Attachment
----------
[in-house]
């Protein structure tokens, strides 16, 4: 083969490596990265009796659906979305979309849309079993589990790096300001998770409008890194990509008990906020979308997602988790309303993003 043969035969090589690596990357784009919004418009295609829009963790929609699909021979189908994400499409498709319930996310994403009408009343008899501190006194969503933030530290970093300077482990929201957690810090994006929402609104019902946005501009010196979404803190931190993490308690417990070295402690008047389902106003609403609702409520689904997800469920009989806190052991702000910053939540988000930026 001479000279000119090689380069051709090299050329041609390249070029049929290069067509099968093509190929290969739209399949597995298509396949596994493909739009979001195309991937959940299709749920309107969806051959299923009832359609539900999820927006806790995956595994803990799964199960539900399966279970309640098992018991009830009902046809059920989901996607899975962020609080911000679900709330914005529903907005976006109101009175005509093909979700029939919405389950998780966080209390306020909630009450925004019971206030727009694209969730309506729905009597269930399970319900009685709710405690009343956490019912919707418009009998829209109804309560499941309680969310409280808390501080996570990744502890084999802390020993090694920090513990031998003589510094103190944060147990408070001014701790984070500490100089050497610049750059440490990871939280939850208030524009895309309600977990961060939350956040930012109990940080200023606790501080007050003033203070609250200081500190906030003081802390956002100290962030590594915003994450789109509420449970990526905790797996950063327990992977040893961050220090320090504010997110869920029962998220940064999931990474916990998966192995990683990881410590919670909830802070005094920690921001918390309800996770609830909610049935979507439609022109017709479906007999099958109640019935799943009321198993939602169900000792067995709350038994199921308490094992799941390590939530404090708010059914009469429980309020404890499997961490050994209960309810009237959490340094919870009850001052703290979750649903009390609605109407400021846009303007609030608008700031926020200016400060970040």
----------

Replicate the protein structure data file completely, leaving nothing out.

[in-house]
């Protein structure tokens, strides 16, 4: 083969490596990265009796659906979305979309849309079993589990790096300001998770409008890194990509008990906020979308997602988790309303993003 043969035969090589690596990357784009919004418009295609829009963790929609699909021979189908994400499409498709319930996310994403009408009343008899501190006194969503933030530290970093300077482990929201957690810090994006929402609104019902946005501009010196979404803190931190993490308690417990070295402690008047389902106003609403609702409520689904997800469920009989806190052991702000910053939540988000930026 001479000279000119090689380069051709090299050329041609390249070029049929290069067509099968093509190929290969739209399949597995298509396949596994493909739009979001195309991937959940299709749920309107969806051959299923009832359609539900999820927006806790995956595994803990799964199960539900399966279970309640098992018991009830009902046809059920989901996607899975962020609080911000679900709330914005529903907005976006109101009175005509093909979700029939919405389950998780966080209390306020909630009450925004019971206030727009694209969730309506729905009597269930399970319900009685709710405690009343956490019912919707418009009998829209109804309560499941309680969310409280808390501080996570990744502890084999802390020993090694920090513990031998003589510094103190944060147990408070001014701790984070500490100089050497610049750059440490990871939280939850208030524009895309309600977990961060939350956040930012109990940080200023606790501080007050003033203070609250200081500190906030003081802390956002100290962030590594915003994450789109509420449970990526905790797996950063327990992977040893961050220090320090504010997110869920029962998220940064999931990474916990998966192995990683990881410590919670909830802070005094920690921001918390309800996770609830909610049935979507439609022109017709479906007999099958109640019935799943009321198993939602169900000792067995709350038994199921308490094992799941390590939530404090708010059914009469429980309020404890499997961490050994209960309810009237959490340094919870009850001052703290979750649903009390609605109407400021846009303007609030608008700031926020200016400060970040």